Words like faithfulness, steadfastness, perseverance, endurance, and  persistence remind us that the Christian life is an endurance event, not a 100 year dash.  Regardless of what season of life we are in, or how long we have been walking with God, we can make progress by learning as we go and continually drawing strength from the resources God gives us as we work to be the person we want to be in 5 years. 

Discussion Questions:

  1. How do you define process in your spiritual life? 
  2. What can you do this week to make slow and steady progress in your walk with God? 

Weapons Of Mass Distraction

“My son, pay attention to my wisdom; listen carefully to my wise counsel.” ― Proverbs 5:1 

People have had trouble staying focused throughout history and today is no exception. In fact, it has grown exponentially worse. We quickly become bored and conditioned to distraction in our life and that is true of our spiritual life as well. Distractions cram our ability to listen and think carefully, to be still, to pray, and to meditate. Distractions shift our attention from something of greater importance to something of lesser importance. 

With all the distractions around us, we can struggle to find a deep, satisfying relationship with God. We lose Him in the myriad of things that cloud our minds. We all have the best intentions. We are excited about God, but we all fall victim to the distractions of this world. When we are distracted we have a diminished ability to think deeply about God, to truly know Him as He is, and to grow more like Him. It is harder and harder to stop long enough to study the scriptures. We struggle with the attention needed to find quality time for God. Where prayer used to be the first activity of the day, we now begin our daily routine by checking our e-mail or checking our Facebook page.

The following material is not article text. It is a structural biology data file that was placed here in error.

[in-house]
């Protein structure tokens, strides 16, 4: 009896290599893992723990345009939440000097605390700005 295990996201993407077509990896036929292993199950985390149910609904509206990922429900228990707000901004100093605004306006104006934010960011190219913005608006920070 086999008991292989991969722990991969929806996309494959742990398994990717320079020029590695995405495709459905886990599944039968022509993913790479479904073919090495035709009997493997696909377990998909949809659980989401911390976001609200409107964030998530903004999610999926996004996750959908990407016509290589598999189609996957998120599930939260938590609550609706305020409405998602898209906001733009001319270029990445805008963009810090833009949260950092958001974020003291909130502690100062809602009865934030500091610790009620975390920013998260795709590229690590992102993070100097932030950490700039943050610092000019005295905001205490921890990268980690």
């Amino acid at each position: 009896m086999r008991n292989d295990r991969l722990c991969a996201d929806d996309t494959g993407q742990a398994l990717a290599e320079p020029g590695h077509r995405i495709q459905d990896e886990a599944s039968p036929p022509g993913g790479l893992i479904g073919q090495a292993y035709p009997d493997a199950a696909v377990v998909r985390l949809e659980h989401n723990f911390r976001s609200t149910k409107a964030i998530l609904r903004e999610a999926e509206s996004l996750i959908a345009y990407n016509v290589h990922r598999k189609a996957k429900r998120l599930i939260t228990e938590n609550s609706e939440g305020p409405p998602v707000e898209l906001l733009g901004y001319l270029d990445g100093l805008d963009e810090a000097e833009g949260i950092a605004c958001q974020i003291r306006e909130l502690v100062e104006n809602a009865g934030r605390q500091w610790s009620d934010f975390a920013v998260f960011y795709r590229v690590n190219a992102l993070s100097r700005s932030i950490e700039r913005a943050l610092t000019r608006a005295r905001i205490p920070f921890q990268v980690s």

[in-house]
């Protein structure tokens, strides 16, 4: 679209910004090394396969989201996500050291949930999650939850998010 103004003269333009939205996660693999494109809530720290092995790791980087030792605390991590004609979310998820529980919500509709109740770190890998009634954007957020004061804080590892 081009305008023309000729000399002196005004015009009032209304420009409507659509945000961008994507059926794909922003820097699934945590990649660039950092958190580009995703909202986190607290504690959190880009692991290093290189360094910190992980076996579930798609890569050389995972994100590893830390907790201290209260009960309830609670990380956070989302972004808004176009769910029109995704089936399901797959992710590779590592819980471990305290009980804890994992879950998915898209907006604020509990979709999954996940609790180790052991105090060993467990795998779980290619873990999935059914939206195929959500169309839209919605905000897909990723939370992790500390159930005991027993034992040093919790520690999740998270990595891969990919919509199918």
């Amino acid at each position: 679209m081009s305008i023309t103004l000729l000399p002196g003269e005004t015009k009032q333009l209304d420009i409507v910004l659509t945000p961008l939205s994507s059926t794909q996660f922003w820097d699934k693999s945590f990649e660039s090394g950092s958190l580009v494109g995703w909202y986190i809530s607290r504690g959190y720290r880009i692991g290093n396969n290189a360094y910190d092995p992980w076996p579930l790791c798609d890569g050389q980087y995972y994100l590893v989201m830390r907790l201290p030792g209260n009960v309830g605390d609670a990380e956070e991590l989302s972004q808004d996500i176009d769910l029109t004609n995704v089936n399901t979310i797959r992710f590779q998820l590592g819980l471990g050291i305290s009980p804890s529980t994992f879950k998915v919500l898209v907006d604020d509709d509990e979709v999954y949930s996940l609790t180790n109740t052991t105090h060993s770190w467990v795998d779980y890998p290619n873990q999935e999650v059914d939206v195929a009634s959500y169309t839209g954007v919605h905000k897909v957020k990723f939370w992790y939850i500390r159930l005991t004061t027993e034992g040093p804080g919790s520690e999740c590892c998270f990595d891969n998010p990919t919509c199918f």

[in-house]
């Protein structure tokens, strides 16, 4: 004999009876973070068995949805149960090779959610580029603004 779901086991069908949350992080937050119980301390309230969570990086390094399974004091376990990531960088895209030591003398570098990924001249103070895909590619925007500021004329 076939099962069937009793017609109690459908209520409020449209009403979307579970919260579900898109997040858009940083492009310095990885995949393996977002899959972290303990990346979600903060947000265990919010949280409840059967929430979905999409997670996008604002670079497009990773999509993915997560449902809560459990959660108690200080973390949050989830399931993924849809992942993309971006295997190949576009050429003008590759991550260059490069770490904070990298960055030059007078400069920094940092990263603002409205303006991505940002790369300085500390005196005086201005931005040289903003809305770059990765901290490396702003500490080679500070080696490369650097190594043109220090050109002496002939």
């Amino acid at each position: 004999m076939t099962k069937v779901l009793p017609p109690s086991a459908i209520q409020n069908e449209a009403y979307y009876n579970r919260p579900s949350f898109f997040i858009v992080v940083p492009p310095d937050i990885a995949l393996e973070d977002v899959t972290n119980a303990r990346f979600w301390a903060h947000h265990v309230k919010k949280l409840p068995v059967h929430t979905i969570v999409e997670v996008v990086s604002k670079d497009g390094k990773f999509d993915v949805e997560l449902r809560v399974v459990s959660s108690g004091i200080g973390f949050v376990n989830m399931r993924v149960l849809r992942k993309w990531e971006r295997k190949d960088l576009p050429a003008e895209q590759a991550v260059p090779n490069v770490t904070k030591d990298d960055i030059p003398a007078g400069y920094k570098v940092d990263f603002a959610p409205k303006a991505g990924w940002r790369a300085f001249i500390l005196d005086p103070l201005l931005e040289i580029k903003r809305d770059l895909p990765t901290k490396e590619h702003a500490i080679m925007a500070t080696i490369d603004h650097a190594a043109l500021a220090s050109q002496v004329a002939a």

We are also constantly in danger of becoming superficial in our relationship with God. We are often content with skimming the surface, rather than putting in the time and effort necessary for a more satisfying and intimate relationship with Him.

Okay…there are distractions in your life. Now what? You cannot eliminate all the distractions in life, but what you can do is to focus on Jesus. What are His priorities?  Is the distraction taking you away from time with Him? If we are easily overloaded, overburdened with the busyness of life, stop hitting the fast forward button. Rather hit the pause button and spend time in God’s presence. 

Our goal is the same, to not be distracted by anything that pulls us away from what’s supremely important—knowing Christ. God calls us to a life where distractions fade and His voice becomes the One we listen to first and foremost. 

Discussion Questions: 

  1. What kind of distractions do you have in your life? Do you surround yourself with distractions intentionally or unintentionally? 
  2. Does your schedule, time, and life look like that of a person who wants to spiritually grow? 
  3. What are some things in your daily life you could change to eliminate some of the distractions?   

Spiritual Growth

I have written to you who are God’s children because you know the Father. I have written to you who are mature in the faith because you know Christ, who existed from the beginning. I have written to you who are young in the faith because you are strong. God’s word lives in your hearts, and you have won your battle with the evil one.“– 1 John 2:14. 

As Christians, we recognize that maturity is the goal of discipleship. While that is the stated goal, reaching the goal is not all that easy. Working toward the goal inevitably surfaces our shortcomings, in essence, our immaturity. So how do we grow in maturity to become the person we want to be in 5 years?